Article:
Let me start by putting the myth to bed clearly, right up front: Eating fat doesn’t make you fat!
Want to lose weight? Eat fat. Want a healthy heart and brain? Healthy joints? Eat Fat.
Last week while in the work break room, Kelli overheard the conversation of two women discussing weight. One brought up nuts nuts and said, “They’re ok, it’s good fat.” The other woman’s response was, “Good fat, what does that even mean? There’s no such thing as a good fat. Fat isn’t good for you.” Decades of misinformation shining through.
Yes, there are good fats, and they’re critical to your health. It is important to know the good fats, like raw nuts, and include them in your diet EVERY single day.
Similar to myths like “eating cholesterol will increase your cholesterol,” or “diet sodas don’t cause weight gain,” or “dairy is the best source of calcium,” the idea that eating fat makes you fat is just one more result of bad, outdated science that continues to be propagated. Even many health experts, ones who teach correct principles of a clean diet and making vegetables your primary food source, still teach that a low-fat diet is healthy. It simply isn’t true. Yes, you need to eat fat, and yes, some of it should be saturated fat (meaning coconut oil, not lard).
The human body is between 15 and 30 percent fat. Our brains are 60 percent fat. Fat is a basic building block that’s essential to our health. Years of avoiding fat has been shown to be a contributor to neurological disorders like Alzheimer’s, Multiple Sclerosis, and Lou Gehrig’s Disease. There is simply no such thing as a healthy low-fat diet.
Fat is what our body uses to build cell walls. High quality fats will produce walls that are flexible and responsive to information sent throughout the body’s nervous system. Low quality fats, or lack of fats, will produce walls that are stiff and rigid. The more rigid the wall, the the greater the potential for inflammation. Remember, inflammation is at the core of every disease and illness.1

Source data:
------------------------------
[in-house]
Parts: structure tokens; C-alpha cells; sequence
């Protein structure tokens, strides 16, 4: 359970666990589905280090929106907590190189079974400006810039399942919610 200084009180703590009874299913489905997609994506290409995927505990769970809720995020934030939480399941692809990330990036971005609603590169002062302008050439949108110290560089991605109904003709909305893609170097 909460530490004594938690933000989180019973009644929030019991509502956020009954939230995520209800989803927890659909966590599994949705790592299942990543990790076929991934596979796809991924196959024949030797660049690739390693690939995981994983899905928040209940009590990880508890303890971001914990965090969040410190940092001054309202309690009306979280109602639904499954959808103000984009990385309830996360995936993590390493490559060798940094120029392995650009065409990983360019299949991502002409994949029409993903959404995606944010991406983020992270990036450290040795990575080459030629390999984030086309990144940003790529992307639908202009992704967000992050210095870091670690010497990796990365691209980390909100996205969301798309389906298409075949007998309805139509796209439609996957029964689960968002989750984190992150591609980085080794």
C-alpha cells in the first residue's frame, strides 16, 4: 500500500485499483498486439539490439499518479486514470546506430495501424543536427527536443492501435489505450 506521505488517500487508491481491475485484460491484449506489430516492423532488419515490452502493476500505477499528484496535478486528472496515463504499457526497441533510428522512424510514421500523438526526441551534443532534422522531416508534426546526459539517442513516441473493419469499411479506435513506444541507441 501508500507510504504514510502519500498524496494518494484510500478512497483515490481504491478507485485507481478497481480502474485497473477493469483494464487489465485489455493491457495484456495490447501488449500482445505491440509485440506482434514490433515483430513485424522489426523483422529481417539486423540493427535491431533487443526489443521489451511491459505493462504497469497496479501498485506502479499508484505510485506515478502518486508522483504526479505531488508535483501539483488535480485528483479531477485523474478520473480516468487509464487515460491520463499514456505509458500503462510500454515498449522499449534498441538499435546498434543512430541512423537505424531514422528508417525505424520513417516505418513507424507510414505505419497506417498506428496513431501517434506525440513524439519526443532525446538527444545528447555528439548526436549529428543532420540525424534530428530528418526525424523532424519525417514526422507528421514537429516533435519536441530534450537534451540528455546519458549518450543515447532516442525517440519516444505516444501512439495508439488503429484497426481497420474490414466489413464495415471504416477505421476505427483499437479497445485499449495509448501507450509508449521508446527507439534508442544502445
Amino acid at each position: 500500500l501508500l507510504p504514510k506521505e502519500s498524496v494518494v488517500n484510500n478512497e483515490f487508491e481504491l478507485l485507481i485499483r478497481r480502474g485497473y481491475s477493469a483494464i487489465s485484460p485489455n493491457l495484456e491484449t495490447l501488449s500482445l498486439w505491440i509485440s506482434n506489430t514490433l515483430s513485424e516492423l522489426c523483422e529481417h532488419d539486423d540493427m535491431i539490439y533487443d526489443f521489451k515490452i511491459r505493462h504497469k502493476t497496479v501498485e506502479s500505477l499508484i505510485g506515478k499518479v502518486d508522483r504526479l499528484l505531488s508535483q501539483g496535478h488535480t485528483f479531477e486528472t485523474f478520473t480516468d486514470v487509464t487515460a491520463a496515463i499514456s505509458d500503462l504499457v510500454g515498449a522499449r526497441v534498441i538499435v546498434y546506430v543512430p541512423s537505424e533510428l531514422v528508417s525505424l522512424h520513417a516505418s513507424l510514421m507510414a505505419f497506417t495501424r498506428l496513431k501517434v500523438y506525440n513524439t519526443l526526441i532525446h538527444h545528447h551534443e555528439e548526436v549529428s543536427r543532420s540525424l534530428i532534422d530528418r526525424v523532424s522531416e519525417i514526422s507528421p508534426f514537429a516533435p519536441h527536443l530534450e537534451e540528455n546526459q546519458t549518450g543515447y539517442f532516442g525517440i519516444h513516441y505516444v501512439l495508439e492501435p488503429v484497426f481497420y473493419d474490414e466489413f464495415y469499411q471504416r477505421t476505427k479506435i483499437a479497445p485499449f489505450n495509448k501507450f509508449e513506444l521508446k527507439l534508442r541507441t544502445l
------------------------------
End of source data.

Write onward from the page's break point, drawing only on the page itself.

Your body will send warning signs if you’re not getting enough fat: Achy and stiff joints; soft, brittle nails; dry, itchy, flaky skin or scalp; tiny bumps on the back of your torso or back of your arms; and hard earwax.
Avoiding fat would be like a builder constructing a house without lumber. And just as there are higher grades of lumber as well as cheap scraps, there are high quality fats and fats to avoid.
Of all the fats available, there are only two that we REALLY need, or what are called ‘essential’ – omega 3’s and omega 6’s. Omega 3’s are found in cold-water fish, walnuts, Brazils nuts, chia seeds, sea vegetables, and canola oil (be sure to choose organic canola). Healthy sources of Omega 6s include other nuts and seeds as well hemp oil.
An intake of equal amounts is usually healthy. But as food became more refined, our diets became skewed heavily in favor of low quality 6’s. The ingredient list of most processed food will show an abundance of omega 6 fats because they are very cheap and readily available. If you see corn, soy, or safflower oil in the ingredient list, you know you’re getting poor quality fats.